Fall injuries in Baghdad from 2003 to 2014: Results of a randomised household cluster survey

Barclay T. Stewart, Riyadh Lafta, Sahar A.Esa Al Shatari, Megan Cherewick, Abraham Flaxman, Amy Hagopian, Gilbert Burnham, Adam L. Kushner

Research output: Contribution to journalArticlepeer-review

5 Scopus citations


Introduction Falls incur nearly 35 million disability-adjusted life-years annually; 75% of which occur in low- and middle-income countries. The epidemiology of civilian injuries during conflict is relatively unknown, yet important for planning prevention initiatives, health policy and humanitarian assistance. This study aimed to determine the death and disability and household consequences of fall injuries in post-invasion Baghdad. Methods A two-stage, cluster randomised, community-based household survey was performed in May of 2014 to determine the civilian burden of injury from 2003 to 2014 in Baghdad. In addition to questions about household member death, households were interviewed regarding injury specifics, healthcare required, disability, relatedness to conflict and resultant financial hardship. Results Nine hundred households totaling 5148 individuals were interviewed. There were 138 fall injuries (25% of all injuries reported); fall was the most common mechanism of civilian injury in Baghdad. The rate of serious fall injuries increased from 78 to 466 per 100,000 persons in 2003 and 2013, respectively. Fall was the most common mechanism among the injured elderly (i.e. ≥65 years; 15/24 elderly unintentional injuries; 63%). However, 46 fall injuries were children aged <15 years (49% of unintentional injuries) and 77 were respondents aged 15-64 years (36%). Respondents who spent significant time within the home (i.e. unemployed, retired, homemaker) had three times greater odds of having suffered a fall injury than student referents (aOR 3.34; 95%CI 1.30-8.60). Almost 80% of fall injured were left with life-limiting disability. Affected households often borrowed substantial sums of money (34 households; 30% of affected households) and/or suffered food insecurity after a family member's fall (52; 46%). Conclusion Falls were the most common cause of civilian injury in Baghdad. In part due to the effect of prolonged insecurity on a fragile health system, many injuries resulted in life-limiting disabilities. In turn, households shouldered much of the burden after fall injury due to loss of income and/or medical expenditure, often resulting in food insecurity. Given ongoing conflict, civilian injury control initiatives, trauma care strengthening efforts and support for households of the injured is urgently needed.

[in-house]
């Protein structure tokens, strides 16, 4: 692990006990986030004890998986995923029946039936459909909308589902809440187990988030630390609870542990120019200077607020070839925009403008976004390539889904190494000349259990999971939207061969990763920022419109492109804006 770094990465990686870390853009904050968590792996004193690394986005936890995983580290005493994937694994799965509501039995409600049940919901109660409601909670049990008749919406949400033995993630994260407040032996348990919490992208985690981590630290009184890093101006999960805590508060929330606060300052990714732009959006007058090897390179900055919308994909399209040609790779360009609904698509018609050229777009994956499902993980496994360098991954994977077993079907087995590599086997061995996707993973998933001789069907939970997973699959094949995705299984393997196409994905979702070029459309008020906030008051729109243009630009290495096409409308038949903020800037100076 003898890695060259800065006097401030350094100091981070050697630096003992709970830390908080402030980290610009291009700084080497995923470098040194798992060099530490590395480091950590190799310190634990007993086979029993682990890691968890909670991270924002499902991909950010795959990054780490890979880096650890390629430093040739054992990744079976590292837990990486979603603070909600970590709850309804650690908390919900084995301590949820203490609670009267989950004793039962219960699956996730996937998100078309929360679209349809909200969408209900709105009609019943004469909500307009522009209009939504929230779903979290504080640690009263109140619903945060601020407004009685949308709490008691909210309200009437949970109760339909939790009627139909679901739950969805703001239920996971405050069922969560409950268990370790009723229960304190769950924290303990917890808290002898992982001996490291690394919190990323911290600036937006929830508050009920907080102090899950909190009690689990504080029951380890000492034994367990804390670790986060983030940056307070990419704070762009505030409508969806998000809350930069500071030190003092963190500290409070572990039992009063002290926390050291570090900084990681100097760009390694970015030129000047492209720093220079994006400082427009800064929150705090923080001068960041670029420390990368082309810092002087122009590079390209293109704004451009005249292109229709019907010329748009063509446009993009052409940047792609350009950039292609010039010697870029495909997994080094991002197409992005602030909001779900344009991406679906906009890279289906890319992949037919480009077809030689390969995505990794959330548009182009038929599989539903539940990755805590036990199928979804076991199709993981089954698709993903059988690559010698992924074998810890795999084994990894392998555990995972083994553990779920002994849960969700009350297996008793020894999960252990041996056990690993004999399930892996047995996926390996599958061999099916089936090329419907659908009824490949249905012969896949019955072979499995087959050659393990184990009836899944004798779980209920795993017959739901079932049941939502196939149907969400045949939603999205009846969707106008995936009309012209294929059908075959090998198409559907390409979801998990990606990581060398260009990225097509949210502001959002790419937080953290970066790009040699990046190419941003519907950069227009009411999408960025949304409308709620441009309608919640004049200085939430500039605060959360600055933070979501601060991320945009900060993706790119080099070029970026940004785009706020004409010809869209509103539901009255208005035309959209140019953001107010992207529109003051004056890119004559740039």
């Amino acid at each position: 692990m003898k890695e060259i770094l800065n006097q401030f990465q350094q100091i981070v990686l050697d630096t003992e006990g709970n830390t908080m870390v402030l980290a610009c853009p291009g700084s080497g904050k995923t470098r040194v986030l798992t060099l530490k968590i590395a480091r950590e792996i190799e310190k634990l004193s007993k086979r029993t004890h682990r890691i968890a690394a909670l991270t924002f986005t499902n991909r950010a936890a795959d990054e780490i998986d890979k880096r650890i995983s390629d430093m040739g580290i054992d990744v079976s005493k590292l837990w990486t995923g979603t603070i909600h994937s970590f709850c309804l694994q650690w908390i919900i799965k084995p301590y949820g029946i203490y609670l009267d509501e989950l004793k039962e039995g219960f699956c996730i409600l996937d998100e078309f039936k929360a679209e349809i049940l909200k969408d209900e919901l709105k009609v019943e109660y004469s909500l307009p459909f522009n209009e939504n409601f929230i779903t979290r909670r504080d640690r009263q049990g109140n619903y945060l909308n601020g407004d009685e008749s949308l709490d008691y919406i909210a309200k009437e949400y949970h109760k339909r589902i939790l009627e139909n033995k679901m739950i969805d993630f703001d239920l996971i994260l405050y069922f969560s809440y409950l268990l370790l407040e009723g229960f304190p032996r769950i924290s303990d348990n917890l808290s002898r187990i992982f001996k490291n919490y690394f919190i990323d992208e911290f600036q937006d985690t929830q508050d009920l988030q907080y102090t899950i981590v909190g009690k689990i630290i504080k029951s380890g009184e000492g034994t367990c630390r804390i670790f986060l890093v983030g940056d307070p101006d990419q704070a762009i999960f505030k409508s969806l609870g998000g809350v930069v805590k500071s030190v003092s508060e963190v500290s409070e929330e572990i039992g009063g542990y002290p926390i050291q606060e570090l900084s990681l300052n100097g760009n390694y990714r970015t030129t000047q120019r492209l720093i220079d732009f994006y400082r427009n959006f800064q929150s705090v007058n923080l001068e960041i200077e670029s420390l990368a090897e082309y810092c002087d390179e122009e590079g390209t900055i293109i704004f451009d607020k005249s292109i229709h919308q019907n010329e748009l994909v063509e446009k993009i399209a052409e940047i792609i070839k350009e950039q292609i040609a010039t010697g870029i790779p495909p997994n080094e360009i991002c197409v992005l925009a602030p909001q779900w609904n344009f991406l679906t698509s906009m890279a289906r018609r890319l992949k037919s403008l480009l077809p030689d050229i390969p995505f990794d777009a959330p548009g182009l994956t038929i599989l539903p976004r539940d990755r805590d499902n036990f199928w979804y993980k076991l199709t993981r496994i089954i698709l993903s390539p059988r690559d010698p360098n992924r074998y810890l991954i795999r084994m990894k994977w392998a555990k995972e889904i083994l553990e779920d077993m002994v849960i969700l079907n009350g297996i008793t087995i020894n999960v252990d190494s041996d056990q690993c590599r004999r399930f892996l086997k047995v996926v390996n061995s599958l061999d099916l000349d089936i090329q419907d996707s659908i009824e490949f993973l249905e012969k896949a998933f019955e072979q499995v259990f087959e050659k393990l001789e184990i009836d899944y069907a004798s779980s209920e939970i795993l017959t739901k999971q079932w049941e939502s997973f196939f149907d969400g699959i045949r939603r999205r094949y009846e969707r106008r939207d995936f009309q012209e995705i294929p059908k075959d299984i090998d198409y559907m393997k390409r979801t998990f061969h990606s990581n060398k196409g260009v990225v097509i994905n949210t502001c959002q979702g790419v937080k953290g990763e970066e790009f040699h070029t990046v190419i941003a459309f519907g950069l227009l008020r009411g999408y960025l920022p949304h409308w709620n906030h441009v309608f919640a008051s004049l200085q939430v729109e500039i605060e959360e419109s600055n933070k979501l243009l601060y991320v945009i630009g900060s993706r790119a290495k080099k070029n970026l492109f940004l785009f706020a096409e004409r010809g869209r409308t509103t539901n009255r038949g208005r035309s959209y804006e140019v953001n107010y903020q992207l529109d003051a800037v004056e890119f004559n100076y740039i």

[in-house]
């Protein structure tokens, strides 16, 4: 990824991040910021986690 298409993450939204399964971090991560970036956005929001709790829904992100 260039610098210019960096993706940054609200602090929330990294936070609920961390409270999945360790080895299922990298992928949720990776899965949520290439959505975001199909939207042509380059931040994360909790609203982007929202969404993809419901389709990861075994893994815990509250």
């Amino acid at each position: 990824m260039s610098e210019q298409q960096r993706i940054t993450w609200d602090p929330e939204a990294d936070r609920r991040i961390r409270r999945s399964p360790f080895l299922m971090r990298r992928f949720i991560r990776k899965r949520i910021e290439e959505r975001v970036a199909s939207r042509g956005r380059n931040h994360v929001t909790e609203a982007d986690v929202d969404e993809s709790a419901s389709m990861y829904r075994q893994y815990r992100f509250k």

Original languageEnglish (US)
Pages (from-to)244-249
Number of pages6
Issue number1
StatePublished - Jan 1 2016


  • Aging
  • Community assessment
  • Conflict
  • Epidemiology
  • Fall
  • Global surgery
  • Iraq
  • War

ASJC Scopus subject areas

  • Emergency Medicine
  • Orthopedics and Sports Medicine


Dive into the research topics of 'Fall injuries in Baghdad from 2003 to 2014: Results of a randomised household cluster survey'. Together they form a unique fingerprint.

Cite this